Hack Day starts at 9:30am with an all-team meeting. We each present our ideas to the group, which often involves convincing other skilled team members to join in on a big idea. Afterwards, we’re all free to choose what we work on, and we turn on some music before settling into our projects.


    5pm is demo time. While some still hunch over our computers making final tweaks, the rest of us crowd into the kitchen to see whatever working (or almost-working) prototypes made it out the door.

    While we don’t have prizes or accolades for “winning” ideas, there is always plenty of beer and applause to go around. 

    And what exactly did we achieve this month? Here’s an inside look at this month’s Hack Day projects:

    Revenue Wall of Fame


    Hacker: Ewout Meijer, Director of Corporate Partnerships

    Problem: We hit revenue records all the time, but we have no easy way to see whether a high number is our true ‘record’ without looking it up. That’s lame - we should know when to celebrate!

    Hack: Display the “Revenue Record” output of our Google Sheets metrics on a giant screen, so everyone can see it and get stoked.

    Gym Class Line Jumper


    Hacker: Liz Hubertz, Software Developer

    Problem: Gym classes are always full, and you have to be SO fast to register when a “you’re off the wait list!” email is sent. This decreases workday productivity, because you’re always looking out for that email.

    Hack: Used Zapier to trigger a webhook when the email is received, then built a small Rails app to handle the automatic login and registration process. Classes are thus instantly booked upon receipt of the “you’re off the wait list!” email.

    SSL Quality Slack Notification


    Hacker: Tim Flapper, Software Developer

    Problem: We currently have no way to easily and conveniently monitor our SSL setup. Wouldn’t it be awesome to get a notification right in Slack? Yes.


    SSL checker

    Learning Advisor Booking Scoreboard

    midas and merel

    Hackers: Midas and Merel, Learning Advisors (Customer Support)

    Problem: An important part of measuring the success of our Learning Advisors is knowing how many bookings they achieve per week. This data therefore needs to be easy to find and visible for everyone.

    Hack: By linking Slack with Google Docs with Zapier, they made an automated scoreboard that keeps track of how many bookings were done by Learning Advisors and how many were done by users themselves on our site. The scoreboard will be displayed on the TV screen in the Learning Advisor corner, so they can always see how they are performing that week.

    New Springeteer Onboarding Program

    Hackers: Debbie van Veen, Smooth Operations Lead and Anne Nynke Jansma, Learning Advisor

    Problem: Our current onboarding process feels like it can be improved, but we don’t have any data to back up how or why!

    Hack: Next to partially rewriting our onboarding help articles and making clearer tasks, they also created a survey for new Springeteers to track how often our tools are used and what people think of the program / what they miss.


    Automated Inbound Lead Email Flow


    Hacker: Sofie Angevaare, Marketing

    Problem: We lose out on a lot of useful leads by not using smart enough filters on our inbound flow.

    Hack: Brand new automated e-mail flow that identifies whether our users should be followed up on by our provider sales team, plus a Slack notification whenever a key user is identified.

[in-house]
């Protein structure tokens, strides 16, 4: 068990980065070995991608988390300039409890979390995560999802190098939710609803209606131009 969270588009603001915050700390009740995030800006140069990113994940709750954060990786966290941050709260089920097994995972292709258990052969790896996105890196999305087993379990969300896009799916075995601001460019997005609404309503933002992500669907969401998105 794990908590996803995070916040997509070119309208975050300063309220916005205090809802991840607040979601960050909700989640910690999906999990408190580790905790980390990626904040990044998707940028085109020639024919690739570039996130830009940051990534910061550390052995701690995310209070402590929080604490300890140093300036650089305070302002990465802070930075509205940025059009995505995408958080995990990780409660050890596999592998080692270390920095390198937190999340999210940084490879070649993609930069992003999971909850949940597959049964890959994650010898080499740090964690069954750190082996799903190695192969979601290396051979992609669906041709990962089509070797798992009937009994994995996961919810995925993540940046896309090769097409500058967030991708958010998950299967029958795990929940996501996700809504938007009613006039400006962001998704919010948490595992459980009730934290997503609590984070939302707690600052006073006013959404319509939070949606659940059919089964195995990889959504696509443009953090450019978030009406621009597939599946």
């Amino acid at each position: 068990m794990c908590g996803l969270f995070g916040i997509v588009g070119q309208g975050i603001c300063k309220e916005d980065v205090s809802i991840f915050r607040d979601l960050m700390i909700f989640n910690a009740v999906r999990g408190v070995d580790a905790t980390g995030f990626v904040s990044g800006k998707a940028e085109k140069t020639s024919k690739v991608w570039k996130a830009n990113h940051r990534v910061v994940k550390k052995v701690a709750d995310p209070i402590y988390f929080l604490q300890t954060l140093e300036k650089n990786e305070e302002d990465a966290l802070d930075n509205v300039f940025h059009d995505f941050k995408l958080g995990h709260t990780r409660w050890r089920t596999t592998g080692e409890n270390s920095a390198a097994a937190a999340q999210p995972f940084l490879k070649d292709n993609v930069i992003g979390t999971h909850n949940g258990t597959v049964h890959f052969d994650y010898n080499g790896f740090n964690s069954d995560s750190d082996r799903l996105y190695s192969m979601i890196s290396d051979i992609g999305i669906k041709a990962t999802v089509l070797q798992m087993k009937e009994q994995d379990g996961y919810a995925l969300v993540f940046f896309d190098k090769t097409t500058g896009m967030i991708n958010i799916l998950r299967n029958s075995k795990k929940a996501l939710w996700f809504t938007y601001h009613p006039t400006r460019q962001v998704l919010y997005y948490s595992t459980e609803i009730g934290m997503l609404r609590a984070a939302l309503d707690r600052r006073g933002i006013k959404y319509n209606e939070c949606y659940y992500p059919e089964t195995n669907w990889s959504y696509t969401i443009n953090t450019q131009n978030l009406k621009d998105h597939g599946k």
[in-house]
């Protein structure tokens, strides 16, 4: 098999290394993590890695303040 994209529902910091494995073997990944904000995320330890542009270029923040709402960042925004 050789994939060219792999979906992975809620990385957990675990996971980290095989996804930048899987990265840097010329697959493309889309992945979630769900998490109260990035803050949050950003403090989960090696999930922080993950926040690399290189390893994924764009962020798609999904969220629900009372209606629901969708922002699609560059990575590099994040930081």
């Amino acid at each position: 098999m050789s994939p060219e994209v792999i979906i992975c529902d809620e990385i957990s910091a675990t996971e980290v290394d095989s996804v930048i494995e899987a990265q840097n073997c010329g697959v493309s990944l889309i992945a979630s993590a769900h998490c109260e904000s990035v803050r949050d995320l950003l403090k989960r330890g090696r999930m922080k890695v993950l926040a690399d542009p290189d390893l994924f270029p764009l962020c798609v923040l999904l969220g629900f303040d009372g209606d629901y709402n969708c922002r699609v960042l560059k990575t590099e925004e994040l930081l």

Polish ALL the Things!


    Hacker: Rik Matena, Product Owner

    Problem: Rik has been working on an internal customer support tool called Scoutest for awhile, but there are always improvements to be made. As a technical guy in his own right, he also helped out non-tech folks with their hacks.
    Hack: Awesome UX improvements and a working and beautiful display for Ewout’s Wall of Records hack.




    Hacker: Dennis Paagman, Product Owner and Developer

    Problem: We want to use data from our internal tool ASQ in external applications, which generates key metrics based on saved SQL. This allows us, for example, to automate filling in KPI metrics in our Google Sheets.

    Hack: Built the API! Awesome!


    Hacker: Dennis Paagman, Product Owner and Developer

    Problem: It would be nice to visualise our corporate sales pipeline, but deals take a long time to go through - making it seem like not much is happening.

    Hack: Pldealio deal pipeline timeline!

    Learning Advisor Reviews

    Hackers: Zoe van Dantzig and Maarten Butterman, Learning Advisors

    Problem: Our product focuses on quality reviews, so why don’t we let our users review our customer support team?

    Hack: Created Springest trainer accounts for each Learning Advisor. Customers can now rate our customer support team in the same way that they rate trainers on the Springest website. 

    Notifilter API & Slack Bot


    Hacker: Mark Mulder, Software Developer

    Problem: Mark built an awesome internal tool called Notifilter that would be super useful with an API, because that would allow us to grab statistics and re-use these numbers in Sheets, post them to Slack, etc.

    Hack: Notifilter API and Slack Bot is now live!

    Final Thoughts

    I hope our examples give you some inspiration to try out your own all-company hackathon. While not all of our hacks will survive the test of time, Hack Days promote inter-team communication, collaboration, and learning. Plus, it’s a great way to ultimately boost employee happiness and productivity — not to mention an excuse to drink beer during work hours. ;-)

    P.S. Think Hack Day sounds awesome? We’re always hiring talented developers, and you can contact us on Twitter @SpringestOps or by email at